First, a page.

Thursday, December 15, 2011

COMPTROLLER LIU WARNS EUROPEAN CONDITION COULD HURT CITY’S ECONOMY: State of the City’s Economy Report Outlines Risks to Mayor’s Budget Plan

I was a bit shocked when Jim Cramer announced on his show "Mad Money", that it's no longer "If" but "when" European nations will start nationalizing their banks due to the mounting debt crisis in Europe. Even though I am not an economist, it sounds horrific but in line with the new report just issued by NYC Comptroller Liu. The report is informative for anyone seeking some window into what effect the European debt problem could have on the NYC economy. The link to the full report can be found at the very end of the press release sent which summarizes his report. Please note some technical charts from the press release were not included on the boogiedowner due to their quality when copied.

NEW YORK, NY – City Comptroller John C. Liu today warned that the City economy faces extreme downside risks from the European debt crisis and has reduced his economic and tax revenue forecasts for Fiscal Year 2012.

The forecasts, part of the annual “State of the City’s Economy and Finances” report, also anticipate continued weakness in the national economy. Given the troubling outlook overall, the Mayor’s Budget Plan may face larger than expected gaps.

“Our office continues to closely monitor and evaluate risks to the City’s finances in these unsteady times. Fiscal uncertainty will only increase given weaknesses in the national economy and overseas, which makes it more important than ever to be prepared for risks that we can identify ahead of time,” Comptroller Liu said. “Mounting concern over the Euro zone remains a wildcard and our City’s potential exposure to a European collapse is significant.”

The City’s ties to Europe run deep. European banks have more than $1 trillion in assets in New York City offices, accounting for nearly two-thirds of all foreign bank assets in the City, according to Federal Reserve data. They also have extensive ties to other financial firms in the City, have thousands of employees here, and are active lenders in the City economy. Many of the City’s non-financial firms also have significant business relationships with European firms, and the City attracts millions of European business and leisure travelers each year.

In light of these widespread commercial interactions, adverse effects on the City’s economy from Europe’s debt crisis appear alarming and lend greater urgency to addressing existing budget issues.


While the City economy outperformed the national economy in 2011 – growing at an annualized rate of 1.9 percent in the first three quarters, compared with the national rate of 1.2 percent – both saw growth slow from the previous year.

Job growth also faltered. By October, the number of private payroll jobs in the City was only 20,300 above the level of the previous October.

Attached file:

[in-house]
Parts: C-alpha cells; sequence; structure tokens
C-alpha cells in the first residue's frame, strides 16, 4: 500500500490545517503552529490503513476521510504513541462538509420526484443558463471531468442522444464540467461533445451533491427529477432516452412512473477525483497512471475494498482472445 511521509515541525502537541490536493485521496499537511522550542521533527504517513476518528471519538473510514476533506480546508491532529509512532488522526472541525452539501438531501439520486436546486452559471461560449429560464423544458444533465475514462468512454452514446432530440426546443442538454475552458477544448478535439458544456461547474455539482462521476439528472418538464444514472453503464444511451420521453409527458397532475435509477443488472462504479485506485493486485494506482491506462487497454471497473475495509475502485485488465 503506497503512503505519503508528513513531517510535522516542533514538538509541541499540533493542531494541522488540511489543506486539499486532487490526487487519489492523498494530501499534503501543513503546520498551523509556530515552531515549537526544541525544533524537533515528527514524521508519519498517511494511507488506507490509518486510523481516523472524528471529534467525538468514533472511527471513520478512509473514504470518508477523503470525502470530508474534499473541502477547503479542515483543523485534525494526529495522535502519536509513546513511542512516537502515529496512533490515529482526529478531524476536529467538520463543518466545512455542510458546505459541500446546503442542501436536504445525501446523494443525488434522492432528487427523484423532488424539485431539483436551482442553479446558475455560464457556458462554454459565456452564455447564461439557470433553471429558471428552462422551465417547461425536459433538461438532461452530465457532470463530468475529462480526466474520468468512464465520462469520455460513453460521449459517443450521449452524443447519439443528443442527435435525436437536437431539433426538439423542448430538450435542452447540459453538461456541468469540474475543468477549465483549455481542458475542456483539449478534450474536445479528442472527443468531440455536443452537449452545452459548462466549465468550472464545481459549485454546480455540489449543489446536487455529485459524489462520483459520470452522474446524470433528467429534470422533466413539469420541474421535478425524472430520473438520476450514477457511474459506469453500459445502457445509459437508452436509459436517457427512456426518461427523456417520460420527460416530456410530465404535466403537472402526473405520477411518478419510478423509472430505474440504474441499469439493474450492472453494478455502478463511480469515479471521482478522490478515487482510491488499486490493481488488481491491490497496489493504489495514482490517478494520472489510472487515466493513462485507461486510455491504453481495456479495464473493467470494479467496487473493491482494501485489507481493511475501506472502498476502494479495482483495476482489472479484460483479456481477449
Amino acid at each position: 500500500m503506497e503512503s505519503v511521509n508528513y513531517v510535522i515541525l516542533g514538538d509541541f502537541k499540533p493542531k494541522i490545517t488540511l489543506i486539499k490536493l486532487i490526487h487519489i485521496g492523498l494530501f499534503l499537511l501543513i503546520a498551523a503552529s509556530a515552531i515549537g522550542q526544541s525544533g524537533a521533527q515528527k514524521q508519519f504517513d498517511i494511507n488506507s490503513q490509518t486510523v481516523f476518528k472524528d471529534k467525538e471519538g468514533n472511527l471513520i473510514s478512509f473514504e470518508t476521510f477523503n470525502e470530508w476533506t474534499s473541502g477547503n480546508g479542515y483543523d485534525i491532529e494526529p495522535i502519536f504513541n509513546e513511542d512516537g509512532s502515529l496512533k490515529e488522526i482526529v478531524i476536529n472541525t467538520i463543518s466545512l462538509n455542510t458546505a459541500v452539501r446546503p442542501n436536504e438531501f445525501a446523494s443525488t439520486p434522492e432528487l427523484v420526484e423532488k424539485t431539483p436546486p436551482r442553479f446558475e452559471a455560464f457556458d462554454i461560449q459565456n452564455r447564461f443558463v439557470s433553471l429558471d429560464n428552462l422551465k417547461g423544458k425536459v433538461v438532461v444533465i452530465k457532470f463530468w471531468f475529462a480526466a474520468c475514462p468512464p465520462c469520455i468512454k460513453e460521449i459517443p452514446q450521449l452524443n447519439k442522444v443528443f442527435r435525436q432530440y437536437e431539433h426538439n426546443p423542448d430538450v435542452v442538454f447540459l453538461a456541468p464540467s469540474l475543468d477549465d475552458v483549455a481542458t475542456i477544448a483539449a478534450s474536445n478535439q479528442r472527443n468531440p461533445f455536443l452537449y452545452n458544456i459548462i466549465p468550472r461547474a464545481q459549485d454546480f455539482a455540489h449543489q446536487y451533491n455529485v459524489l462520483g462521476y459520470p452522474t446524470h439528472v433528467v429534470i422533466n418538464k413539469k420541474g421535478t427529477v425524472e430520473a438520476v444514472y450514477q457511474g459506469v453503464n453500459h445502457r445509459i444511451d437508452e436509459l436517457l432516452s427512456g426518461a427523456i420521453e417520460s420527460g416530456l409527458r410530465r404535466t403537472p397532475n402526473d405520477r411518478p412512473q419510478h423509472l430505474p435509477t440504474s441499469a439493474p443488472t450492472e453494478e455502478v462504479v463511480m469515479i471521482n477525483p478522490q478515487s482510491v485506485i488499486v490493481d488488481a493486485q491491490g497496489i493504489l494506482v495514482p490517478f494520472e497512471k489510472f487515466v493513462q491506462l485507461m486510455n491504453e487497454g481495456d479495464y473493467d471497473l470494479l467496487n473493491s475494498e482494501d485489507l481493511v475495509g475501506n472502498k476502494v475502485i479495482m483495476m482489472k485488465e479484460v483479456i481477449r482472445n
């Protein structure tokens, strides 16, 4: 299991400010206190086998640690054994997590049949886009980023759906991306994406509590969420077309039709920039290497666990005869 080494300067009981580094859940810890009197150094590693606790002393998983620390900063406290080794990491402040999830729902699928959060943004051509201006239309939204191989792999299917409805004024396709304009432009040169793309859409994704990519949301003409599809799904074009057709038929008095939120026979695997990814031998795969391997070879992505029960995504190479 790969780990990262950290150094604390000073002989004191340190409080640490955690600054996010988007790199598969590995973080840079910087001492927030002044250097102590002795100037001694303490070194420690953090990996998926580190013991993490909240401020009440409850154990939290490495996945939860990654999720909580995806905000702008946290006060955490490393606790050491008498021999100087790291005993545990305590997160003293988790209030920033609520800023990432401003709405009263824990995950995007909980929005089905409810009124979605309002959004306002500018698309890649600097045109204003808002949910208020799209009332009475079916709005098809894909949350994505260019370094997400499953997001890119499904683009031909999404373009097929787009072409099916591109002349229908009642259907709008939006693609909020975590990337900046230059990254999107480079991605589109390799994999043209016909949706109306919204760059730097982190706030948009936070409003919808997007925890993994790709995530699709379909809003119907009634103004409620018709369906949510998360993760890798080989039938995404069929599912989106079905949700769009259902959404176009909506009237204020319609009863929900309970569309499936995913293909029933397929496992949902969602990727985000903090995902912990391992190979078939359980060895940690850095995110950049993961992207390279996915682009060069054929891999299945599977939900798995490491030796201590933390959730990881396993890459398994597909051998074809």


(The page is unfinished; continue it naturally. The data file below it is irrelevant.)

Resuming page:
Until job opportunities become more plentiful, the Comptroller does not expect significant improvement in the housing sector as young people delay establishing their own households and buying homes. New construction will continue to languish, and the nation’s economy will struggle to return to full prosperity.


The Comptroller has been citing Europe’s sovereign debt problem as a risk to the City since his March 2010 report – and the problem has only intensified since then. It has escalated so severely that it must now be considered a material factor in the City’s economy. The Comptroller’s Office has lowered revenue forecasts on personal income taxes to $8.63 billion from $8.72 billion in July, and business taxes to $5.48 billion from $5.52 billion also in July.

Even as revenue forecasts have fallen, budget expenditures have risen since adoption. Overtime for the Police Department, Fire Department and Department of Corrections were underestimated – and the Comptroller’s Office believes they are still being underestimated in the Mayor’s Plan based on spending in previous years.

Another budget risk stems from the unsettled labor contracts for the United Federation of Teachers (UFT) and the Council of School Supervisors and Administrators (CSA). The Comptroller’s Office is concerned that the Mayor’s Plan relies on a collective bargaining strategy that has yet to materialize.

On the upside, record-low interest rates have allowed the City to refinance high interest rate bonds, saving taxpayers money. In Fiscal Year 2011, the Comptroller’s Office working with the City’s Office of Management and Budget executed refinancings that produced over $341 million in total gross savings over the life of the bonds for the City’s major credits.

“My office will continue to identify opportunities to lower the City’s borrowing cost whenever possible,” Liu said.

Comptroller Liu credited Deputy Comptroller for Budget and Accountancy Simcha Felder and his team for presenting the report, which can be viewed at:

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